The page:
Consciousness is infinite but localized in individual finite minds where it continually manifests its creative potential. Each of us experiences this creative potential every night while dreaming. By day you’re busy being “you,” but when the curtains come down on the external stimulation of daily life, consciousness is free to dream a new self into being. As Salvador Dali said, "When we are asleep in this world we are awake in another."
"Dreams unfold in that small theater in the brain which we keep brightly lighted all night long." Robert Louis Stevenson
This theater of the imagination is a multiverse that transcends any conventions of time and space. Nowhere is the poet Walt Whitman’s claim “I contain multitudes” more true than in your dream life. In dreams your inner artist feels free to experiment with self, to celebrate its multidimensionality and many expressions of being. Every night we dream ourselves into being. Do we also dream ourselves into being every day?
While dreaming your experience of self and the world feels very real to you. Upon awakening you typically consider your dream experience was a only projection of mind. But could it be that “we wake from one dream into another dream," as the poet Emerson once mused? Perhaps everyday life is also a projection of mind?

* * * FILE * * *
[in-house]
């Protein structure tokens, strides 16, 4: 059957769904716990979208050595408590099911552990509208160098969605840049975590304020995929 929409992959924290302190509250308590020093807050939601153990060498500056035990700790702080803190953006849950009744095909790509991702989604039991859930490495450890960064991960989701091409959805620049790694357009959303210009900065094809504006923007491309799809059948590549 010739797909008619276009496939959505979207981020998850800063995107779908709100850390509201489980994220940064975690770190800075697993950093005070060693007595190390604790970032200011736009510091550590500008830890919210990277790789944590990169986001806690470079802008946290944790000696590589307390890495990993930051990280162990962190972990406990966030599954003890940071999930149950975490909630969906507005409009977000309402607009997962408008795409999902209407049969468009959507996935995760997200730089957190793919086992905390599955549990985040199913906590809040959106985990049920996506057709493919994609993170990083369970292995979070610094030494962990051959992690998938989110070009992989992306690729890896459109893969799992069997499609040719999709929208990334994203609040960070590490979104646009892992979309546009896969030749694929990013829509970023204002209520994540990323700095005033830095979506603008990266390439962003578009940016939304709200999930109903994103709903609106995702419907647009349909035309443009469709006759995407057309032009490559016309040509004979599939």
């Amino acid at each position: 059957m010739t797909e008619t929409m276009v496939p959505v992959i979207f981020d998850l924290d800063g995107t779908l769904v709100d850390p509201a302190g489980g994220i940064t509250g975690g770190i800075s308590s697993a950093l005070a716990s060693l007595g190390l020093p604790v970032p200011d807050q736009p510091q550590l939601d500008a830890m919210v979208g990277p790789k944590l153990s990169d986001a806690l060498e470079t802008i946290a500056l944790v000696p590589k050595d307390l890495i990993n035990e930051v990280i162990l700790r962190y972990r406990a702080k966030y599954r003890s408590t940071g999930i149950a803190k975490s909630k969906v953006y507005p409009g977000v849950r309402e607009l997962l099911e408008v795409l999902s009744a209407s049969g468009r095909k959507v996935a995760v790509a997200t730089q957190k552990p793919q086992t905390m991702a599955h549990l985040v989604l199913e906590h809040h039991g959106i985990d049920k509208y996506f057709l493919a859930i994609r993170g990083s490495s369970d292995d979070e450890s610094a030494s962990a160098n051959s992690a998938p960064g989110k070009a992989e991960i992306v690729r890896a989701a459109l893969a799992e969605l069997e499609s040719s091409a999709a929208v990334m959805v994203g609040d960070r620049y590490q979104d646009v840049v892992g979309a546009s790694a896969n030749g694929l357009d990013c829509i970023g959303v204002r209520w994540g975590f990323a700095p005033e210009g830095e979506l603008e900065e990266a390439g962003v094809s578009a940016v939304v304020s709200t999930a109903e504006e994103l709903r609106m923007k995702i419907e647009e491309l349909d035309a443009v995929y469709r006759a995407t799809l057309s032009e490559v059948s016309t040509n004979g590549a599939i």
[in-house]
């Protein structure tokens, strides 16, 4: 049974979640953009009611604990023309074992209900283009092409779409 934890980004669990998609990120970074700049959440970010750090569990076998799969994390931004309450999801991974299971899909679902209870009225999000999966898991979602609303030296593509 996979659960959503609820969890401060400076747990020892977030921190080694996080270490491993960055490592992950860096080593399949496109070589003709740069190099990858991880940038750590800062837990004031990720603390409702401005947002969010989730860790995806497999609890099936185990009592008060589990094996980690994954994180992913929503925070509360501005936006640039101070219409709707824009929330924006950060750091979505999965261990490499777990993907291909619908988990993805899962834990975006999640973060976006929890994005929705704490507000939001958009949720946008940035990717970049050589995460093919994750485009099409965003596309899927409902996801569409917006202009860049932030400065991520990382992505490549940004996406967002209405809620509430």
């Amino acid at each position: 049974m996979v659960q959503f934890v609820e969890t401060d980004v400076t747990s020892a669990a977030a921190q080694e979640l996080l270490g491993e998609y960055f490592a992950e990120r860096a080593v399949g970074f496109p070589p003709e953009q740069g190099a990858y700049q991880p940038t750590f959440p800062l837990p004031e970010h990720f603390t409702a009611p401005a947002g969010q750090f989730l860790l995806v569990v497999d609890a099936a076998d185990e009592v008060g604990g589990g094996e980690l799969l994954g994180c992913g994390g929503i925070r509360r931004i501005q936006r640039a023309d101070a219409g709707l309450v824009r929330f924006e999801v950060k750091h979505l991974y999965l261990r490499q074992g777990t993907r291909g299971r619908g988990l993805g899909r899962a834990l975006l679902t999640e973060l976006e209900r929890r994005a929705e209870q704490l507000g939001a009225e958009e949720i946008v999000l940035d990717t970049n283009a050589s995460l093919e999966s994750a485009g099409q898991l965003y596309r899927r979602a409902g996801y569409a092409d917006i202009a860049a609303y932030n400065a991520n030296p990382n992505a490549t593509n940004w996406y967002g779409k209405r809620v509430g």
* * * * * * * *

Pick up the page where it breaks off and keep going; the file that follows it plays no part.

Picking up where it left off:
During the lucid dreaming experience you become aware that you are dreaming when asleep. Can we become lucid in daily life too? Tibetan Buddhist Lojong practice (mind training) advises us to “regard all dharmas as dreams.” Our everyday reality and our self-identity may appear very solid, fixed and permanent but they are more fluid and ephemeral, like a dream, than we think. Can we wake up from the trance of everyday life and live a more fluid, fulfilling and inspiring story of the self?
When asked to contemplate the question "Who am I?" most people refer to the multitude of social roles, beliefs and qualities they've identified with their narrative about the self. But what if who you think you are is a case of mistaken identity?
Who is creating your multidimensional self? Who is the one that creates “you” in both your every day and your dream life? Now we're back to that fundamental question, “Who am I, really?”
artwork: Rudy Autio
The Awakened Life™ by Hollye Hurst. All Rights Reserved